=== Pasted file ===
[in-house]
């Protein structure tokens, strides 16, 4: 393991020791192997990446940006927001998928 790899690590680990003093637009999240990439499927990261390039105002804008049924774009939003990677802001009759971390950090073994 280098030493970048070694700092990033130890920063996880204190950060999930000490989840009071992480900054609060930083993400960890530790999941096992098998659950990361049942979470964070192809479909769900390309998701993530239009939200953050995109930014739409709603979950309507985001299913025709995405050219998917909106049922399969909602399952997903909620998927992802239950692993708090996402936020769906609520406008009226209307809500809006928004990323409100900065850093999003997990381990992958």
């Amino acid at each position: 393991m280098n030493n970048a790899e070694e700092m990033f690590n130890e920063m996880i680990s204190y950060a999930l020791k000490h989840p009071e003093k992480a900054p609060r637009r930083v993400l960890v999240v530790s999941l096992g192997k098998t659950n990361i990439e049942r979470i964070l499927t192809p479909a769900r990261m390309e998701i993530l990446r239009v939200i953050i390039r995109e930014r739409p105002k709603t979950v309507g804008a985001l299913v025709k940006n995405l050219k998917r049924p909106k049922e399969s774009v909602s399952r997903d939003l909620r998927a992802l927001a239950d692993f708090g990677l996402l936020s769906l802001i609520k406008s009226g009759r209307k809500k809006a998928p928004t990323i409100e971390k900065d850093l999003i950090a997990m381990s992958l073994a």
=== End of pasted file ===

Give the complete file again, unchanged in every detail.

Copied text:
[in-house]
């Protein structure tokens, strides 16, 4: 393991020791192997990446940006927001998928 790899690590680990003093637009999240990439499927990261390039105002804008049924774009939003990677802001009759971390950090073994 280098030493970048070694700092990033130890920063996880204190950060999930000490989840009071992480900054609060930083993400960890530790999941096992098998659950990361049942979470964070192809479909769900390309998701993530239009939200953050995109930014739409709603979950309507985001299913025709995405050219998917909106049922399969909602399952997903909620998927992802239950692993708090996402936020769906609520406008009226209307809500809006928004990323409100900065850093999003997990381990992958």
């Amino acid at each position: 393991m280098n030493n970048a790899e070694e700092m990033f690590n130890e920063m996880i680990s204190y950060a999930l020791k000490h989840p009071e003093k992480a900054p609060r637009r930083v993400l960890v999240v530790s999941l096992g192997k098998t659950n990361i990439e049942r979470i964070l499927t192809p479909a769900r990261m390309e998701i993530l990446r239009v939200i953050i390039r995109e930014r739409p105002k709603t979950v309507g804008a985001l299913v025709k940006n995405l050219k998917r049924p909106k049922e399969s774009v909602s399952r997903d939003l909620r998927a992802l927001a239950d692993f708090g990677l996402l936020s769906l802001i609520k406008s009226g009759r209307k809500k809006a998928p928004t990323i409100e971390k900065d850093l999003i950090a997990m381990s992958l073994a």